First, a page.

Glasses Show Students What They can Become

Noelle Williams/Helen Keller International

“The world has been so blurry.”

Ashley sits in the front of the classroom and still can’t see. She has never been to the eye doctor before.

“It’s been frustrating not to see,” she says.

Lucky for Ashley, ChildSight® is visiting her school in Orange County, California, today. The program serves low-income students aged 10-15 in underserved communities whose families often have limited access to health or vision care. Quick assessments identify students who have vision that is 20/40 and poorer, and then those students receive an on-site assessment by one of our optometrists. After seeing the doctor, children who need glasses will select their frames from a stylish assortment provided by ChildSight and receive them within two weeks—free-of-charge. We will even replace them for free if they break within a year.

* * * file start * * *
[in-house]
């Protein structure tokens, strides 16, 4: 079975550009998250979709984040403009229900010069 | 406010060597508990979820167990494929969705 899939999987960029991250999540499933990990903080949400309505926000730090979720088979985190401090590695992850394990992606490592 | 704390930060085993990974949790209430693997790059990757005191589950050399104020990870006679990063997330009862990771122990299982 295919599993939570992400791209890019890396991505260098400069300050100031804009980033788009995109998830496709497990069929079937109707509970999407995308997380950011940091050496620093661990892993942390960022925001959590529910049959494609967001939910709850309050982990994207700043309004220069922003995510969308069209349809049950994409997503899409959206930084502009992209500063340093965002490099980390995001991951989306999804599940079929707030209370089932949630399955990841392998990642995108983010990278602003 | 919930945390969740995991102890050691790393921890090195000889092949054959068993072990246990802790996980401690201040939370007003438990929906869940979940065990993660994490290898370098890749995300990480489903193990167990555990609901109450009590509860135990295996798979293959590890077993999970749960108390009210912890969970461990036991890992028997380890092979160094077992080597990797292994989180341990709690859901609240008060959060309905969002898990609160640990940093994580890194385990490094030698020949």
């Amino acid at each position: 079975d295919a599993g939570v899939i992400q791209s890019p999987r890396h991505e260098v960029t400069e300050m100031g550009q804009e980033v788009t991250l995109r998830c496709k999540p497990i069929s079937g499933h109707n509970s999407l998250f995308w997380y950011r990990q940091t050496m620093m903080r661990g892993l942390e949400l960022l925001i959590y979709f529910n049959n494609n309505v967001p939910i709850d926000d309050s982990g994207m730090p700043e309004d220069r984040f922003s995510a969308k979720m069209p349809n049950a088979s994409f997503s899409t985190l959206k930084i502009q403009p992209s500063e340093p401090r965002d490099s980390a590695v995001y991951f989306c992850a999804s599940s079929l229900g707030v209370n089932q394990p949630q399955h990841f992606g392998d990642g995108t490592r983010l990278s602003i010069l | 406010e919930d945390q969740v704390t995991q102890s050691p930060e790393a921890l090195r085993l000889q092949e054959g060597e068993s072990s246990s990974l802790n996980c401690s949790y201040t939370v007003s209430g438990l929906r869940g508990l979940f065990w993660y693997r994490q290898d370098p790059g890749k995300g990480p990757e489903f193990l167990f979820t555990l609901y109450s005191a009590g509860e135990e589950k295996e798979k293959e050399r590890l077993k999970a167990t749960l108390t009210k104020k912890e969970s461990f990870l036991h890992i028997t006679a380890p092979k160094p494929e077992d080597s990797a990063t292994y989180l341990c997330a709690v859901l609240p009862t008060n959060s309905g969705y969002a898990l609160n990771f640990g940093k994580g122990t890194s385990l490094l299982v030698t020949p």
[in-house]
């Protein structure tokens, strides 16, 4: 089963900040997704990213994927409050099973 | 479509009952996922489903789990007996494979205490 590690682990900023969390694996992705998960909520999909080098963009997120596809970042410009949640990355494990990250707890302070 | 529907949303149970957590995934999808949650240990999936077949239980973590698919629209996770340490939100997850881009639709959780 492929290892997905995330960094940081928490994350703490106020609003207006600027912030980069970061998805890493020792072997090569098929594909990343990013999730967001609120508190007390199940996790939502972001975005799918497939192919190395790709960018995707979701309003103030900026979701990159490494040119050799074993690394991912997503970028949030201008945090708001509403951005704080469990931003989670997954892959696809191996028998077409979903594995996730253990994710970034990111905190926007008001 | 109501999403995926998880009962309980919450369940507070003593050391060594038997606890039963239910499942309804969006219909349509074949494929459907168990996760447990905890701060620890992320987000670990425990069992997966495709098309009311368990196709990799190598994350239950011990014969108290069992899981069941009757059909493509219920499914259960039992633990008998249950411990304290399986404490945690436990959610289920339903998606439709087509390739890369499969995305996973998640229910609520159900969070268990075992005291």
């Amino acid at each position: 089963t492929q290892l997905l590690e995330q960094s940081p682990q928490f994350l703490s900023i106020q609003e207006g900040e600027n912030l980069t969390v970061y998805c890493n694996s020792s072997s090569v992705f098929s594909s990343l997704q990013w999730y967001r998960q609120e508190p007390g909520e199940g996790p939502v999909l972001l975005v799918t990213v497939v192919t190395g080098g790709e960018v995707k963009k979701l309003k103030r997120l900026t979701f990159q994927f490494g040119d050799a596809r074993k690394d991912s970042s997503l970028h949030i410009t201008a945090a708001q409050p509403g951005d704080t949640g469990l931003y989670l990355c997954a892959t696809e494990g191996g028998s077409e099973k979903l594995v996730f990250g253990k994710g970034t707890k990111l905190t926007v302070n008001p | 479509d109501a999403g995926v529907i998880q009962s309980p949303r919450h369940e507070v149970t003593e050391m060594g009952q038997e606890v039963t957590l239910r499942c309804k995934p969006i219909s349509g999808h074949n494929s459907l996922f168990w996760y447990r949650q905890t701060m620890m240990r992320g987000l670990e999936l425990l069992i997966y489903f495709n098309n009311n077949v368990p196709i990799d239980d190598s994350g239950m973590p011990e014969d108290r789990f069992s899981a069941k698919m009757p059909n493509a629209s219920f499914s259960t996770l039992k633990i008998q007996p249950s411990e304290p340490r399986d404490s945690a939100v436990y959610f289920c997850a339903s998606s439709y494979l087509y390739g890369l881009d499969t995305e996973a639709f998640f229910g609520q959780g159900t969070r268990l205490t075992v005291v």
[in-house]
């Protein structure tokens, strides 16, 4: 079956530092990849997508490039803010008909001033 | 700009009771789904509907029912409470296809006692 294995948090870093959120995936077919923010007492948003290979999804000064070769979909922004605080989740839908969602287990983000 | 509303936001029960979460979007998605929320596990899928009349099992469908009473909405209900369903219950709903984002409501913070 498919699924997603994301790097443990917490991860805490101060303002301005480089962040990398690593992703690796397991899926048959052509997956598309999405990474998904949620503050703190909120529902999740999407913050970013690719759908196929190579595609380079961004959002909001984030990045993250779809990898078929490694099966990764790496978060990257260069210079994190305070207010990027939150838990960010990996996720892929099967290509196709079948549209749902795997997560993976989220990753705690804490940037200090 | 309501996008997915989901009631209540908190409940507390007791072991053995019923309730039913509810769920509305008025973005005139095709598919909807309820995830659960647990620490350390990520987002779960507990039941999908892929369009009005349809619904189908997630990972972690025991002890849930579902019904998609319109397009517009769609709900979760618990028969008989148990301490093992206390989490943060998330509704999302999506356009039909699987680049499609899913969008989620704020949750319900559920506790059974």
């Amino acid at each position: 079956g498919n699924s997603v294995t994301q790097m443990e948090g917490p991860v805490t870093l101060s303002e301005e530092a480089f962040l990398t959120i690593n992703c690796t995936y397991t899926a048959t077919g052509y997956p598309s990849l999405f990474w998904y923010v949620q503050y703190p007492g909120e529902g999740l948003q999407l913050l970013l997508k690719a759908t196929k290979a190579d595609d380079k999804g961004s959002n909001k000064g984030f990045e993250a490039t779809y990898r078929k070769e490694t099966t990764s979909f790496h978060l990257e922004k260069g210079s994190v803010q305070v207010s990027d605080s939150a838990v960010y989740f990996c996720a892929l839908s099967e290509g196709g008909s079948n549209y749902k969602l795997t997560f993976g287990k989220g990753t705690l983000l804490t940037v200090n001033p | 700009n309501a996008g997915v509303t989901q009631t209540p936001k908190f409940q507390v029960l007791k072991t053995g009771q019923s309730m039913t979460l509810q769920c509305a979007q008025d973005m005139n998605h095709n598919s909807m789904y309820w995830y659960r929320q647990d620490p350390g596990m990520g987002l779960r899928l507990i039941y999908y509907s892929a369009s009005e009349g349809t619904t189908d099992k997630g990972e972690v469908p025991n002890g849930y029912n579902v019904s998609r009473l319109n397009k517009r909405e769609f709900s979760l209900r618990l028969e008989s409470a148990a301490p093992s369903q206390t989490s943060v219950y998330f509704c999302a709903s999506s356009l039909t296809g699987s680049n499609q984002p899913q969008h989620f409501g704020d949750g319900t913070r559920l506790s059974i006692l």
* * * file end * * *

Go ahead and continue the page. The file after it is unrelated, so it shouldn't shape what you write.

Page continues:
Looking through her prescription for the first time, Ashley said, “I can finally see.”

A few of Ashley’s classmates are also getting the care they need. Angel has been getting headaches. She used to have glasses but they broke years ago. She knows she needs glasses—but her family can’t afford to send her to the eye doctor.

Isaac, like Angel, used to have glasses. Our optometrist suspects he may have keratoconus, a degenerative condition that distorts vision as the cornea becomes cone shaped, and refers him to a specialist for follow up. 

For all three, the glasses are really a symbol. The ability to see brings with it the ability to learn—to see what they can become.

“I see a lot of behavior issues because a kid can’t see, and once they get glasses, teachers say they are paying closer attention in class,” says JD, a school nurse who serves several schools in the Orange County district. “I think we’re going to see an impact on test scores.”  — Courtney Meyer